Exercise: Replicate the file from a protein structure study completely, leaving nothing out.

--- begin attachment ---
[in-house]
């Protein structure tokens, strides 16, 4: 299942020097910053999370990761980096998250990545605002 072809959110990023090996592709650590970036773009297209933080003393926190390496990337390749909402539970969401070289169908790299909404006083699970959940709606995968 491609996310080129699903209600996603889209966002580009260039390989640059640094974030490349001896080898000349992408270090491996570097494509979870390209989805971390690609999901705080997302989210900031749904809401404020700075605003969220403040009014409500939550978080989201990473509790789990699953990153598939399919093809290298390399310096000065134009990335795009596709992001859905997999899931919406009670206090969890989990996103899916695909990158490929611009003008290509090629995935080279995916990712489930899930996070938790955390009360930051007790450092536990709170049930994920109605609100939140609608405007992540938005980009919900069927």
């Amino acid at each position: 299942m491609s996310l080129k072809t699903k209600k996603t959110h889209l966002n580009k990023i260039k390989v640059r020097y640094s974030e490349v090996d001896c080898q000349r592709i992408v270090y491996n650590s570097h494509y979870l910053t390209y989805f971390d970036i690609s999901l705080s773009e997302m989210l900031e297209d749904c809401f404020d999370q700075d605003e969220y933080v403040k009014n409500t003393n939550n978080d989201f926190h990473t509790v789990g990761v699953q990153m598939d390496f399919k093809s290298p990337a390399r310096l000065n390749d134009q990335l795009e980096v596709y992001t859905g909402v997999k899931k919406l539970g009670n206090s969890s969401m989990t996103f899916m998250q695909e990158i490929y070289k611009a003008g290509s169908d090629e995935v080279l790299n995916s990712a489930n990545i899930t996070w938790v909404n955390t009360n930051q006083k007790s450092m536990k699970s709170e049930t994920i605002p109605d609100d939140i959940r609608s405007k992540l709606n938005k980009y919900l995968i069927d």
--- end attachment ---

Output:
[in-house]
């Protein structure tokens, strides 16, 4: 299942020097910053999370990761980096998250990545605002 072809959110990023090996592709650590970036773009297209933080003393926190390496990337390749909402539970969401070289169908790299909404006083699970959940709606995968 491609996310080129699903209600996603889209966002580009260039390989640059640094974030490349001896080898000349992408270090491996570097494509979870390209989805971390690609999901705080997302989210900031749904809401404020700075605003969220403040009014409500939550978080989201990473509790789990699953990153598939399919093809290298390399310096000065134009990335795009596709992001859905997999899931919406009670206090969890989990996103899916695909990158490929611009003008290509090629995935080279995916990712489930899930996070938790955390009360930051007790450092536990709170049930994920109605609100939140609608405007992540938005980009919900069927």
């Amino acid at each position: 299942m491609s996310l080129k072809t699903k209600k996603t959110h889209l966002n580009k990023i260039k390989v640059r020097y640094s974030e490349v090996d001896c080898q000349r592709i992408v270090y491996n650590s570097h494509y979870l910053t390209y989805f971390d970036i690609s999901l705080s773009e997302m989210l900031e297209d749904c809401f404020d999370q700075d605003e969220y933080v403040k009014n409500t003393n939550n978080d989201f926190h990473t509790v789990g990761v699953q990153m598939d390496f399919k093809s290298p990337a390399r310096l000065n390749d134009q990335l795009e980096v596709y992001t859905g909402v997999k899931k919406l539970g009670n206090s969890s969401m989990t996103f899916m998250q695909e990158i490929y070289k611009a003008g290509s169908d090629e995935v080279l790299n995916s990712a489930n990545i899930t996070w938790v909404n955390t009360n930051q006083k007790s450092m536990k699970s709170e049930t994920i605002p109605d609100d939140i959940r609608s405007k992540l709606n938005k980009y919900l995968i069927d």